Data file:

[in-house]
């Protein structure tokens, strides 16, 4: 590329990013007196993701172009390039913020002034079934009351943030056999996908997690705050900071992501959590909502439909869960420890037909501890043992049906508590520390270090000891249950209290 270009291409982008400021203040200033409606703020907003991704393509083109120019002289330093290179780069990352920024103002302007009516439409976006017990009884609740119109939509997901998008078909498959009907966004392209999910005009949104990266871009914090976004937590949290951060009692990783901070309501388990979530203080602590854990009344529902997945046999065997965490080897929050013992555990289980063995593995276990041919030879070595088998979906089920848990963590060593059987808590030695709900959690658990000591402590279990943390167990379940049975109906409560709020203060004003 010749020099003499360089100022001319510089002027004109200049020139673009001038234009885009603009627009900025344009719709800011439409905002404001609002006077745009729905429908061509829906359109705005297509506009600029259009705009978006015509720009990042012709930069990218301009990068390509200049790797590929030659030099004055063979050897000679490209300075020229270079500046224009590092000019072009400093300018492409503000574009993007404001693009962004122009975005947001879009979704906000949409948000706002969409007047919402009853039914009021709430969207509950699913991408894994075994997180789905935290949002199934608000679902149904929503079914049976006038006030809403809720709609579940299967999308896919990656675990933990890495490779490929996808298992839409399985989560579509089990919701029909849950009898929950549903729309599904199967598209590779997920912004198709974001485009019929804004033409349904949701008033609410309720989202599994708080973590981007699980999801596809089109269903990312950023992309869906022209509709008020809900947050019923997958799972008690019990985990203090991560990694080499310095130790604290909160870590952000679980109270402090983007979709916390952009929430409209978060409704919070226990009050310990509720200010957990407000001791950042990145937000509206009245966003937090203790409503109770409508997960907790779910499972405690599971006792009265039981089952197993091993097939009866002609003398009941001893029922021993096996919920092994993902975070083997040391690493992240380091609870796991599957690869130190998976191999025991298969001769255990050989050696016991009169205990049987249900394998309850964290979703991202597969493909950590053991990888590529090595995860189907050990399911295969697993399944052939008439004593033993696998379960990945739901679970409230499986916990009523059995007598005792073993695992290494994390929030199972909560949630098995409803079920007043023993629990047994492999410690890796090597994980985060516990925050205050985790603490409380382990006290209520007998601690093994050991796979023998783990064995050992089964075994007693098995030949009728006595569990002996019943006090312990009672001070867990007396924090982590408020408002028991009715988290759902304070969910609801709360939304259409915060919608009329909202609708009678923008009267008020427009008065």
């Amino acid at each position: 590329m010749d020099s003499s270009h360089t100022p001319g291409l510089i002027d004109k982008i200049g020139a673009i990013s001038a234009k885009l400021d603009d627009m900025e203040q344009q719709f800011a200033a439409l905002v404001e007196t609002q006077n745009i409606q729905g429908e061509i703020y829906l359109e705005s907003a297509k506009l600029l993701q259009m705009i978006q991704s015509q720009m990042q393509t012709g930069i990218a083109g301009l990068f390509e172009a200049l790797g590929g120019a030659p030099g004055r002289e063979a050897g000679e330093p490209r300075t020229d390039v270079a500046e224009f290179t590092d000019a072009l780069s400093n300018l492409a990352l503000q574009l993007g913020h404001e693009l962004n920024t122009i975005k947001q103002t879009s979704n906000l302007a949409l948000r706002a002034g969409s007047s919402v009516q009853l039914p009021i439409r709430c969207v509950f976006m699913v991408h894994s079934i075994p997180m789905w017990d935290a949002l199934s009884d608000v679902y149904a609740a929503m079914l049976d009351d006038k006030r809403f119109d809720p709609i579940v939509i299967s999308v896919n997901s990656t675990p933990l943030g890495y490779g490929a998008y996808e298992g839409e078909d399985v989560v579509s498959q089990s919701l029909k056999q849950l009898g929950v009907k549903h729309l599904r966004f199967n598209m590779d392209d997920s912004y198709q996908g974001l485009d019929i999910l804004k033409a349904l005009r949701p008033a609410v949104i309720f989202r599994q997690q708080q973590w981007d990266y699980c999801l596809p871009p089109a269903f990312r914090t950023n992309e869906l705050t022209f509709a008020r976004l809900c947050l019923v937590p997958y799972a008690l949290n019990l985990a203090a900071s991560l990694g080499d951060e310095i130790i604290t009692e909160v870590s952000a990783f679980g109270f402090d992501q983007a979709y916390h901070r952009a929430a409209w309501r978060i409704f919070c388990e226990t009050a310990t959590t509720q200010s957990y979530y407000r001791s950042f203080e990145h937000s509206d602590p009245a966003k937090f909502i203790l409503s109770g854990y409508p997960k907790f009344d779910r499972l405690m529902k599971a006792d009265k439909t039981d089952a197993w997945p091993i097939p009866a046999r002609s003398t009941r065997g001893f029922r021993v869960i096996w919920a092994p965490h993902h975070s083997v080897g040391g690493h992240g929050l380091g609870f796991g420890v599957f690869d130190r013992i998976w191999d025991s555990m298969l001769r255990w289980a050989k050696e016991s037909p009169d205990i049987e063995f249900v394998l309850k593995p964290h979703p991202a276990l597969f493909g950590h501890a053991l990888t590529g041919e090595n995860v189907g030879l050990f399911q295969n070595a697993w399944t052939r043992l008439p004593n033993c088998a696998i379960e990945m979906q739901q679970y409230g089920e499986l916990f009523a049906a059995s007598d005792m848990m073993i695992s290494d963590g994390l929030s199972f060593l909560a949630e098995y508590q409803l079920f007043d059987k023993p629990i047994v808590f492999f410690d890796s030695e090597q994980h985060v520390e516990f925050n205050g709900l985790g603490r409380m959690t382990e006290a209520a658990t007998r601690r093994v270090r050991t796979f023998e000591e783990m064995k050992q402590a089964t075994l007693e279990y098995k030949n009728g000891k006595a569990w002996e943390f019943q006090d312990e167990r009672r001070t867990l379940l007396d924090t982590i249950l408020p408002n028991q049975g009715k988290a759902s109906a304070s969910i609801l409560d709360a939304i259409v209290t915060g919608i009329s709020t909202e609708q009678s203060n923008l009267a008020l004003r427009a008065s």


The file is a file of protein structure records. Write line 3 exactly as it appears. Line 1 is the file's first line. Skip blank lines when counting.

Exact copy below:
């Amino acid at each position: 590329m010749d020099s003499s270009h360089t100022p001319g291409l510089i002027d004109k982008i200049g020139a673009i990013s001038a234009k885009l400021d603009d627009m900025e203040q344009q719709f800011a200033a439409l905002v404001e007196t609002q006077n745009i409606q729905g429908e061509i703020y829906l359109e705005s907003a297509k506009l600029l993701q259009m705009i978006q991704s015509q720009m990042q393509t012709g930069i990218a083109g301009l990068f390509e172009a200049l790797g590929g120019a030659p030099g004055r002289e063979a050897g000679e330093p490209r300075t020229d390039v270079a500046e224009f290179t590092d000019a072009l780069s400093n300018l492409a990352l503000q574009l993007g913020h404001e693009l962004n920024t122009i975005k947001q103002t879009s979704n906000l302007a949409l948000r706002a002034g969409s007047s919402v009516q009853l039914p009021i439409r709430c969207v509950f976006m699913v991408h894994s079934i075994p997180m789905w017990d935290a949002l199934s009884d608000v679902y149904a609740a929503m079914l049976d009351d006038k006030r809403f119109d809720p709609i579940v939509i299967s999308v896919n997901s990656t675990p933990l943030g890495y490779g490929a998008y996808e298992g839409e078909d399985v989560v579509s498959q089990s919701l029909k056999q849950l009898g929950v009907k549903h729309l599904r966004f199967n598209m590779d392209d997920s912004y198709q996908g974001l485009d019929i999910l804004k033409a349904l005009r949701p008033a609410v949104i309720f989202r599994q997690q708080q973590w981007d990266y699980c999801l596809p871009p089109a269903f990312r914090t950023n992309e869906l705050t022209f509709a008020r976004l809900c947050l019923v937590p997958y799972a008690l949290n019990l985990a203090a900071s991560l990694g080499d951060e310095i130790i604290t009692e909160v870590s952000a990783f679980g109270f402090d992501q983007a979709y916390h901070r952009a929430a409209w309501r978060i409704f919070c388990e226990t009050a310990t959590t509720q200010s957990y979530y407000r001791s950042f203080e990145h937000s509206d602590p009245a966003k937090f909502i203790l409503s109770g854990y409508p997960k907790f009344d779910r499972l405690m529902k599971a006792d009265k439909t039981d089952a197993w997945p091993i097939p009866a046999r002609s003398t009941r065997g001893f029922r021993v869960i096996w919920a092994p965490h993902h975070s083997v080897g040391g690493h992240g929050l380091g609870f796991g420890v599957f690869d130190r013992i998976w191999d025991s555990m298969l001769r255990w289980a050989k050696e016991s037909p009169d205990i049987e063995f249900v394998l309850k593995p964290h979703p991202a276990l597969f493909g950590h501890a053991l990888t590529g041919e090595n995860v189907g030879l050990f399911q295969n070595a697993w399944t052939r043992l008439p004593n033993c088998a696998i379960e990945m979906q739901q679970y409230g089920e499986l916990f009523a049906a059995s007598d005792m848990m073993i695992s290494d963590g994390l929030s199972f060593l909560a949630e098995y508590q409803l079920f007043d059987k023993p629990i047994v808590f492999f410690d890796s030695e090597q994980h985060v520390e516990f925050n205050g709900l985790g603490r409380m959690t382990e006290a209520a658990t007998r601690r093994v270090r050991t796979f023998e000591e783990m064995k050992q402590a089964t075994l007693e279990y098995k030949n009728g000891k006595a569990w002996e943390f019943q006090d312990e167990r009672r001070t867990l379940l007396d924090t982590i249950l408020p408002n028991q049975g009715k988290a759902s109906a304070s969910i609801l409560d709360a939304i259409v209290t915060g919608i009329s709020t909202e609708q009678s203060n923008l009267a008020l004003r427009a008065s």